I thought I’d give an instructor’s perspective on the difference between private lessons and group lessons. We certainly teach (and learn) differently depending on the situation, and it’s useful to understand the differences between these two learning environments from a teaching perspective.
Please use the “Comments” area below to share your motivations for taking either group lessons, private lessons, or both.
Learning in a group setting has a number of advantages, including:
- The social aspect — it’s a great place to meet and interact with others who have a shared interest
- Repetition & repertoire — you can build both your technique and your repertoire of patterns and styling
- The community develops — in a group lesson, you hear your peers’ questions and the instructors’ answers, which is very helpful in understanding, learning, and getting everyone “on the same page”. And, because you took the class with others, you have a peer group to discuss with what you learned.
- Social dance practice — because you’re with a group and constantly rotating partners, a group class is your best opportunity to try new things (or revisit old things) with a variety of partners. There is no better check & balance for your ability to lead or follow than trying to make it work with various people — and that’s a great preparation for social dancing, too.
- FUN — group classes (at least, the ones that Smoothstyle tries to deliver) are also a source of entertainment; the instructors usually realize this and try to make the class fun as well as educational
- Cost effective — in a group session, the teachers’ time is shared with others, so the price-per-hour is typically lower than a private lesson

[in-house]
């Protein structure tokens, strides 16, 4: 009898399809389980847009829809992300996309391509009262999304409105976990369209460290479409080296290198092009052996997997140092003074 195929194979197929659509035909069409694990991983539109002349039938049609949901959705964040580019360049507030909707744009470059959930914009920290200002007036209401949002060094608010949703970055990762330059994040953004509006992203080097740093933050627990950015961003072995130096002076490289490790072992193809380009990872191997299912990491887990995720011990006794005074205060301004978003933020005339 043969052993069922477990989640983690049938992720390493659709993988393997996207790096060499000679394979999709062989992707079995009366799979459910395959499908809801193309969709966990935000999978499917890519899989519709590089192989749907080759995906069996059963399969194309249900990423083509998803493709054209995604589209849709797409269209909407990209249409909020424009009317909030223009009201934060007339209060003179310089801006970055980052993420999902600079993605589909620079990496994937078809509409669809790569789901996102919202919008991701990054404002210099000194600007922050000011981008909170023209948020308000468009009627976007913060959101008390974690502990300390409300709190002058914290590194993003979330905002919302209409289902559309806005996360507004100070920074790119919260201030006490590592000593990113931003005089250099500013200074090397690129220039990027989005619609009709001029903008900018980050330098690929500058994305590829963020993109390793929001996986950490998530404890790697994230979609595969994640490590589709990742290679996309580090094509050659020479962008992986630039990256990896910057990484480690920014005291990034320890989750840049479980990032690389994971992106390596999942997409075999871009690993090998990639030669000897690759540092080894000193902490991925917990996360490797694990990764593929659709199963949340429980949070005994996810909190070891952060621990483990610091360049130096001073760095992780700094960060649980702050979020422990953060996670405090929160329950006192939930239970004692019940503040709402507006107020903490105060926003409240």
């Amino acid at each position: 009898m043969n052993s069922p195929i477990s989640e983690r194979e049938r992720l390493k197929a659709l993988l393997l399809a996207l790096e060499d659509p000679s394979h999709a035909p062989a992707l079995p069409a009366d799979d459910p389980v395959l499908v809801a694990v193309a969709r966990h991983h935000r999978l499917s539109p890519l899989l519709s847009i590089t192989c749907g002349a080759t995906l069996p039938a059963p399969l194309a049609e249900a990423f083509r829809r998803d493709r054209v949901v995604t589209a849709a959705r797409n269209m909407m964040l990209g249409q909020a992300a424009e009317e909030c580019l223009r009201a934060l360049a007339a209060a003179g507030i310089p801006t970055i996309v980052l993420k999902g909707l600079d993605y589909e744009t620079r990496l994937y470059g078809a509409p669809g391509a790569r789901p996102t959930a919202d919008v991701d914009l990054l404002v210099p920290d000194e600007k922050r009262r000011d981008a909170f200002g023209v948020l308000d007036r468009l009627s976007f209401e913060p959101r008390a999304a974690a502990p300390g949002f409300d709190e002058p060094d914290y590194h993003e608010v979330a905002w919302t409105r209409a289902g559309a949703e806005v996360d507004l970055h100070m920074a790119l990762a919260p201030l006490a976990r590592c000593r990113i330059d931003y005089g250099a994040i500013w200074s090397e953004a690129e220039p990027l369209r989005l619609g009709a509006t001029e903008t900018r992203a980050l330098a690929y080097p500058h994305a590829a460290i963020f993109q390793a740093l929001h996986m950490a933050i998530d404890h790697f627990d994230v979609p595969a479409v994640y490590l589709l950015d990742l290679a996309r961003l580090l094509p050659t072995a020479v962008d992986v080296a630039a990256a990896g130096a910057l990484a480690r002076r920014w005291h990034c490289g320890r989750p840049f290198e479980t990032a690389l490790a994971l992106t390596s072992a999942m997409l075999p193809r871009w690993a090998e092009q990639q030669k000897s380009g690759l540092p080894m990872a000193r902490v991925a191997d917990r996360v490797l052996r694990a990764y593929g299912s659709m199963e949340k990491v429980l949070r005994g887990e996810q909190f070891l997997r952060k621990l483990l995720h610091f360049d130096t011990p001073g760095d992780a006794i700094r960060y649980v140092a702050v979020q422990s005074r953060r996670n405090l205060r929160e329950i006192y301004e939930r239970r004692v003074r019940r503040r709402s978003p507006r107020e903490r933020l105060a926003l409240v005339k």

Generally, our goal in a group class is to successfully move the large majority of attendees through through the material with a good degree of success. We’d like everyone to leave feeling that they learned something new, and/or have something new to work on.
As instructors, there are some things that we can do in group classes that we can’t do as well in private lessons. For example, a group class is usually planned around a theme that we feel will benefit the dance community as a whole. The “theme” could be a technical concept, a general rule of thumb, or a type of pattern that we feel that the community at large would benefit from.
What we CAN’T do in a group class is provide specific individual feedback or highly personalized training. Many students supplement their group lessons with regular or sporadic private lessons to “go deeper” into their own dance, their own technique, and their own concerns. We also can’t customize our teaching to any one student’s learning style — instead, we work hard to teach to all learning styles.
Learning privately, either by yourself or with a partner, offers these benefits:
- Highly specific, customized input and feedback on your particular concerns or needs — this can include customizing the way we teach to better match your unique learning style
- The chance to “go deep” into your own dance and your own body
- An opportunity to focus on Just You for an hour